I would point out that Quaesitors who abuse their position would get Wizard Wars from aggrieved parties, if their own House did not quickly take a stance against them -- which it does. Let me reiterate: the Quaesitors are not the police. They have essentially no authority except for the prestige that comes with the role.

5th Edition, in a break from past editions has instilled a moral authority in House Guernicus, generally, and Quaesitores in particular. He may not have had any legal authority to do what he did. He may have had a moral authority, and I'd guess that any magus would wonder what caused him to act as he did. You're conveniently overlooking it by equating his actions to any other magus. Magi of House Guernicus are not any other magus (you've just discounted Hermetic Prestige completely, granted it's a meh virtue). Hermetic Prestige should have cast a huge shadow over this entire trial.

You presented a one sided version of events that appeared to favor Alicia. You initially ignored motivations of the character who she murdered, he was given virtually no mention at the trial, his motivations were ignored at the trial. I had suspected shenanigans on his part before, but no, he was investigating a crime, a crime that led to her, as is his duty under the Code, and suddenly he's murdered for a specious charge at best? Pulease...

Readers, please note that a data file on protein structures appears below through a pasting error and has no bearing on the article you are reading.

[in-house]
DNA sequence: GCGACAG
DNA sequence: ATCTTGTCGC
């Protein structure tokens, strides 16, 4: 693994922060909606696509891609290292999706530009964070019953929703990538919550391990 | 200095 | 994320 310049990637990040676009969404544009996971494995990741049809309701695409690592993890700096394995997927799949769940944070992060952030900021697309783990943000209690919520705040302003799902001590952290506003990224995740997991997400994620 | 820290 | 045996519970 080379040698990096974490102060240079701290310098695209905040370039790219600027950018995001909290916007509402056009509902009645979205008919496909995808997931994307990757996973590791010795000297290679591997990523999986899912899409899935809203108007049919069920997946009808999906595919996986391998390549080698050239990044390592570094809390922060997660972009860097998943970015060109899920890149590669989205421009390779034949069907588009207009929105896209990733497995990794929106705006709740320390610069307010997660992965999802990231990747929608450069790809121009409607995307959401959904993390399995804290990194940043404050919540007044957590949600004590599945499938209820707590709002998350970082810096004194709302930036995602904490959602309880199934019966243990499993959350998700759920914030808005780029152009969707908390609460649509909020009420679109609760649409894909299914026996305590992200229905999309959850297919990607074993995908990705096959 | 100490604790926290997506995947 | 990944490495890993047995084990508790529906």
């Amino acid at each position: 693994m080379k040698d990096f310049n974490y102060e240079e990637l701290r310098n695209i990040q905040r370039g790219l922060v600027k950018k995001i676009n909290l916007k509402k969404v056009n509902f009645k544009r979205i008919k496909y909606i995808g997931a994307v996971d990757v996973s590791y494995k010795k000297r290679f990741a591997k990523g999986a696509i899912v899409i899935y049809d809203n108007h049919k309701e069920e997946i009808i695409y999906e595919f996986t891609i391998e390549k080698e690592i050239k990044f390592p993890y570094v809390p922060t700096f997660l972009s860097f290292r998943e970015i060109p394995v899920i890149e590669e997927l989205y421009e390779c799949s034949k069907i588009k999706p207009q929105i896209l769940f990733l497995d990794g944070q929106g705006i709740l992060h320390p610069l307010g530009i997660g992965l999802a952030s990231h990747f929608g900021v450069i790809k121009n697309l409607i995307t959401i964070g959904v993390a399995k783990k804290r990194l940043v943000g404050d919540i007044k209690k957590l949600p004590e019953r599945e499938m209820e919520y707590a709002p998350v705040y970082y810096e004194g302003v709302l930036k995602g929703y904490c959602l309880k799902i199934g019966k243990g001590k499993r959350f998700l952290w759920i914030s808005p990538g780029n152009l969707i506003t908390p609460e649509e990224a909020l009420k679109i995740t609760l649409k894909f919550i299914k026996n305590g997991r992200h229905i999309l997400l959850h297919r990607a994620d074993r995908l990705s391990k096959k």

Alicia should be Marched for slaying a Magus. Collecting an Arcane Connection is not intrinsically a crime; even if it were, the penalty should be determined by Tribunal; Carolus had not attempted to slay her or committed any proven crime. If Carolus had used the collected Arcane Connection to harm or scry on Alicia that would be criminal, but this is not the case.

The context of Certamen is irrelevant. I note as a side point that Carolus should not have agreed to the duel to begin with, as the rights and duties of a quaesitor are not subject to a personal dispute resolution.

Alicia would have been better off if Carolus had been "caught" in her santum, where she would be in her right to slay him without any jeopardy.

I'm afraid we'll keep on disagreeing here.

According to your argument, since there are many legitimate reasons for scrying on a magus, so long as the scrying is not used to deprive the maga of magical power or do her harm, no crime has been committed. Right? No! Anything that reduces the magical puissance of a magus is deprivation of magical power. No matter what the reason, it's a crime. Just like with scrying: gaining any information magically about a magus that you would not have been able to gain otherwise is a crime, even if you just cast an Intellego Mentem spell to discreetly find out what she'll like best for dinner. And in this case, Alicia had explicitly stated her disagreement, and asked for the connection back. Nope. High crime.

This is like saying that if someone scries on you, you should challenge them to Certamen to force them to stop. Nope. They have committed a High crime. You don't need Certamen to make them stop.